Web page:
308. Memorandum From the President’s Assistant for National Security Affairs (Kissinger) to President Nixon, Washington, July 8, 1974.1 2



July 8, 1974

SUBJECT: Micronesian Status Negotiations

At Tab B is the report of Ambassador F. Haydn Williams, your Personal Representative for Micronesian Status Negotiations, covering his April round of negotiations with representatives of the five districts of Micronesia. As you recall, he is conducting separate negotiations with representatives of the sixth district, the Marianas.

Ambassador Williams also recommends further amendments to his negotiating instructions.

As you know, Williams earlier had achieved agreement giving the U.S. control of foreign affairs and defense and the Micronesians control over internal government. He reports that he has now reached agreement on the two remaining issues — unilateral termination of the Compact of Free Association and U.S. financial assistance. However, he was able to get agreement on these two issues only by going beyond his current instructions in minor respects on an ad referendum basis, and he therefore is asking your approval of these undertakings.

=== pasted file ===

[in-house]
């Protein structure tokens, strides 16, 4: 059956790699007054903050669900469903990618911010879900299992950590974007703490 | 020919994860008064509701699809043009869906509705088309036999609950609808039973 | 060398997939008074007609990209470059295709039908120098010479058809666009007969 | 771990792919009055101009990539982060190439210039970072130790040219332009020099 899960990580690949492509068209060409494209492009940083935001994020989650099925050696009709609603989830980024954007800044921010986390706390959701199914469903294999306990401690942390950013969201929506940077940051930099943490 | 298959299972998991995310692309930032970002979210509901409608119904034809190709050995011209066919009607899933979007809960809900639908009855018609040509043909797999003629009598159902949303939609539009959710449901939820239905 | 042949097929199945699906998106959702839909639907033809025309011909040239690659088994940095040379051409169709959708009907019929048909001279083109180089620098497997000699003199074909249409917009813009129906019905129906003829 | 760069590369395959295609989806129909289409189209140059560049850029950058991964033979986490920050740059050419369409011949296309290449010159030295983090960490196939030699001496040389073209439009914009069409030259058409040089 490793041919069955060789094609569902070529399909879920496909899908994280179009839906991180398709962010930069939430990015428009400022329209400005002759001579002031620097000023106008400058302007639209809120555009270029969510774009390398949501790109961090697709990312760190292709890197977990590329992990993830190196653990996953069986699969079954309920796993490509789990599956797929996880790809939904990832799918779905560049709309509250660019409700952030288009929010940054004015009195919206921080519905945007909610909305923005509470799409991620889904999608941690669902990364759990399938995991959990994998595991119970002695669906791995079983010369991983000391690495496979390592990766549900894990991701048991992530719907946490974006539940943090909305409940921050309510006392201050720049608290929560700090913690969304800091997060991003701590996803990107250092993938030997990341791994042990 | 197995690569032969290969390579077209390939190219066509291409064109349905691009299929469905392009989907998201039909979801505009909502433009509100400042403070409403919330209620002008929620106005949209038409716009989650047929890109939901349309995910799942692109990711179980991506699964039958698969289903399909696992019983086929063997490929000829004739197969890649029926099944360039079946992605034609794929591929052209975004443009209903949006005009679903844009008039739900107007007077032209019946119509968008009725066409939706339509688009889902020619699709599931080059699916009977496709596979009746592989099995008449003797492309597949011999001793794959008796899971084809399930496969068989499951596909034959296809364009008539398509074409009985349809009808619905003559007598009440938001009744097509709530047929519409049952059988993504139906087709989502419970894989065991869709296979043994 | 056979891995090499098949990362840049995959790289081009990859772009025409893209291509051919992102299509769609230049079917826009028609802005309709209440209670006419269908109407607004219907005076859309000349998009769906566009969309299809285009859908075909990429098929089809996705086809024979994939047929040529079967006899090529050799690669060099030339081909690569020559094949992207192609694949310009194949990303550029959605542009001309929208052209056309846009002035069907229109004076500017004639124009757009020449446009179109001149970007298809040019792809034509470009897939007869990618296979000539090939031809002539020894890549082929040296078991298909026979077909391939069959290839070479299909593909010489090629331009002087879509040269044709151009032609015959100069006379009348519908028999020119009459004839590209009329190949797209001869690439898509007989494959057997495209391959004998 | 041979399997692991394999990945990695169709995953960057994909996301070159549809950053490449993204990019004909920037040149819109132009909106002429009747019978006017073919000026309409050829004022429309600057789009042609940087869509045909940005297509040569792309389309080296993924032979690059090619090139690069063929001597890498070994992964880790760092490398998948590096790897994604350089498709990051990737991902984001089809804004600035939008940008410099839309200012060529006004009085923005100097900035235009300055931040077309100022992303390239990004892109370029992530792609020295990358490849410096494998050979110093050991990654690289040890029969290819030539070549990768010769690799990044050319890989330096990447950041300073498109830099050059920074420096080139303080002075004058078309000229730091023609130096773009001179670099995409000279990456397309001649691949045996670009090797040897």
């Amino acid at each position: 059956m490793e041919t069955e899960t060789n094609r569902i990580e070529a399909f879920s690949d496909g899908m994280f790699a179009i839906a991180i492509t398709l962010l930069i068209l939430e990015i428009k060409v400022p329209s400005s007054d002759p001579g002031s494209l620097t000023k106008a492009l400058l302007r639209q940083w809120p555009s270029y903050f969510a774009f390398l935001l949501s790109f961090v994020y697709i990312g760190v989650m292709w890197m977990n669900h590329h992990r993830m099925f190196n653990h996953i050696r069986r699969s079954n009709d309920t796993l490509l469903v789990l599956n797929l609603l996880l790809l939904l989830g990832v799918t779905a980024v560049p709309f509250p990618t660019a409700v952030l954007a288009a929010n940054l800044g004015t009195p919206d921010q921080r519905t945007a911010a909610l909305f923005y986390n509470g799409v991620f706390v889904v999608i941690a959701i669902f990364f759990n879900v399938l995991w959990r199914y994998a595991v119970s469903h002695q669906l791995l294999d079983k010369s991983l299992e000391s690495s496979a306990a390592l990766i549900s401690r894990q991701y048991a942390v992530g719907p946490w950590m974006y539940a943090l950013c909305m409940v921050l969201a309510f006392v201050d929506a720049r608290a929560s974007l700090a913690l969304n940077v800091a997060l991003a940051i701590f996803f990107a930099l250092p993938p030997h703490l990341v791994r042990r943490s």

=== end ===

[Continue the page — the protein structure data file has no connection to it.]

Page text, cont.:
• —Unilateral termination. The Micronesians objected to our proposal that the Compact contain pre-negotiated arrangements providing for denial (of Micronesia to third countries for military purposes) and U.S. military basing rights that would survive any termination of the Free Association relationship by 50 years. Instead, Williams subsequently achieved an agreement under which the Compact would be terminated only by mutual consent during first 15 years after the Compact goes into force. Thereafter, the Compact would be terminated unilaterally by either side, but notification to terminate would be followed by a two-year waiting period during which both parties would have to reach agreement on a mutual security agreement covering our continued use of military bases and facilities in the islands. The concerned departments and agencies (Tabs C and D) agree with Williams’ recommendations, and I have no objection.
  • — U.S. Financial Assistance. Williams also achieved agreement on levels of U.S. financial assistance:

For the first 15 years after the Compact goes into force, the annual level would start at $55 million and decrease to $42 million (which is below the $60 million level you authorized).

[Page 2]

As regards the period following the first 15 years, the Micronesians, refusing our proposal that this be left to later negotiations, finally agreed that, if agreement on follow-on levels were not readily achieved in later negotiations, U.S. financial assistance would continue on a scale that would decrease at the same rate as during the first 15 years.

As regards the transition period before the Compact goes into farce, the Micronesians agreed to a Capital Improvements Program (CIP) ranging from $20 million in FY 75 to $35 million in FY 78 and back down to $15 million in FY 80.